New Testament Paradise: Guide to the Mediterranean
Revered as an extravagant vacation paradise, the Mediterranean has long been one of the world’s most popular travel destinations. Yearly, millions of tourists—the majority European—flock to these sun-drenched shores. Legendary locations like Santorini and Rhodes are best experienced on island-hopping cruises that navigate the dazzling blue waters, taking travelers from one cultural goldmine to the next.
But there’s more to “The Med” than perfect weather and Renaissance art. This world-class resort region holds a Scriptural history that echoes the Holy Land’s—a motivating factor for Bible-believing Christians who travel there. Whether walking the streets of Rome, cruising to Malta or sailing the Greek isles, faith-based travelers become immersed in New Testament narratives on a uniquely enriching journey. Storied destinations lie around every corner, and Christian pilgrims eager to study the early decades of the church will discover them more deeply when guided by knowledgeable scholars.
It’s not difficult to see why Travel+Leisure named itone of the world’s best islands. Located 60 miles south of Sicily, modern-day Malta is as unique as it is breathtaking. This tiny island nation offers a variety of annual cultural events, from an international air show to a decadent chocolate festival. English is widely spoken here and the country’s 95 square miles are easily navigated.
While many visitors are drawn to Malta’s cliffside cathedrals and UNESCO World Heritage sites, Christians focus their attention on its sunny shores. Acts 27-28 tells us that, around 60 A.D., Paul was shipwrecked in an unfamiliar bay while traveling under custody to Rome. Here, you’ll visit the Church of the Bonfire, where Paul encountered friendly locals, healed a man and miraculously survived a snakebite before continuing on to Italy. As you marvel at how this unexpected detour resulted in Malta becoming one of the first Roman colonies to accept Christianity, you’ll leave asking yourself if the shipwreck was a random event…or if was it part of God’s perfect plan.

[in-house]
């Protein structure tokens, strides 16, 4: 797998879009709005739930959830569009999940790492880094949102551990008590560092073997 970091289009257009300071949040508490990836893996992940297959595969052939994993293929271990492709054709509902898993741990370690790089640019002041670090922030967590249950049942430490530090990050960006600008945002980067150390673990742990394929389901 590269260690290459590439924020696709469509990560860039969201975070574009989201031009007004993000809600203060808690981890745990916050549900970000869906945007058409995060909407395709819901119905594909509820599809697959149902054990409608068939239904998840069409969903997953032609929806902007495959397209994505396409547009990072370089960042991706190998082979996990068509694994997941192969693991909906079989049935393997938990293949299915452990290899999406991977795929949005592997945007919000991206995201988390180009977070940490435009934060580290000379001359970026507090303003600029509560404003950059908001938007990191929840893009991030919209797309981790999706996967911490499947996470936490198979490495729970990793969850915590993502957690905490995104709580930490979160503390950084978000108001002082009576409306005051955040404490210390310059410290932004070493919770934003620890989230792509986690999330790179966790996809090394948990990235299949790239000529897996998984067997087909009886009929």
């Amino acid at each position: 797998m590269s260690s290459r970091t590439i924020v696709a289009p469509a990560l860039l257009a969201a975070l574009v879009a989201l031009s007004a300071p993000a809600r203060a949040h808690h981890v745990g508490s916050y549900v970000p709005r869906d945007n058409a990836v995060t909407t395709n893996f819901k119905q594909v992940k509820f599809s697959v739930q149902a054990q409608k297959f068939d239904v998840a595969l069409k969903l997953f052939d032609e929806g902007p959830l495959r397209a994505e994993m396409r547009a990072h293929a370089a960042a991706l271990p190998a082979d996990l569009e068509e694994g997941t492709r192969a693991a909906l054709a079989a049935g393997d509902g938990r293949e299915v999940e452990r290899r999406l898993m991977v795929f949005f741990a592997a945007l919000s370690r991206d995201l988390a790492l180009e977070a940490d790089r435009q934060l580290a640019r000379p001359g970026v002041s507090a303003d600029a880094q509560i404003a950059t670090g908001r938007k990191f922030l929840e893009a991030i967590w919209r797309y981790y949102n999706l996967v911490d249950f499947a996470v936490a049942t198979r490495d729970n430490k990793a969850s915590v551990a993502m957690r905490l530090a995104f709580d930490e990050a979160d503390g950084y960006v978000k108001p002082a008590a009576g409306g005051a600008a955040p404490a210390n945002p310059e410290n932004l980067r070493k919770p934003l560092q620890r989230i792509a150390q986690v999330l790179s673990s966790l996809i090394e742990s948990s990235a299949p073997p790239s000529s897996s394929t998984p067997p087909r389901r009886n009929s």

One of the largest islands in the region, Crete is home to 625,000 residents and a host of luxury hotels and idyllic beaches. It’s easily one of Greece’s most popular summer destinations. From sparkling bays to rugged inland mountains and whitewashed churches, Crete is the definition of a sunlit paradise.
It also boasts a fascinating biblical history following Jesus’ Resurrection. According to Acts 2, Cretan Jews were present at Pentecost, declaring God’s glory despite the language differences. Right before being shipwrecked on Malta, Paul’s third missionary journey brought him to this island (Acts 27:11-22). He left his companion, Titus, behind on Crete to oversee the growing Christian community (Titus 1:5).
Records show the church flourished on the island until it was conquered by the Saracens in the ninth century. Afterward, Crete fell under the control of the Byzantine Empire (Orthodox), the Republic of Venice (Catholic) and the Islamic Ottoman Empire. Today, most Cretans are Greek Orthodox.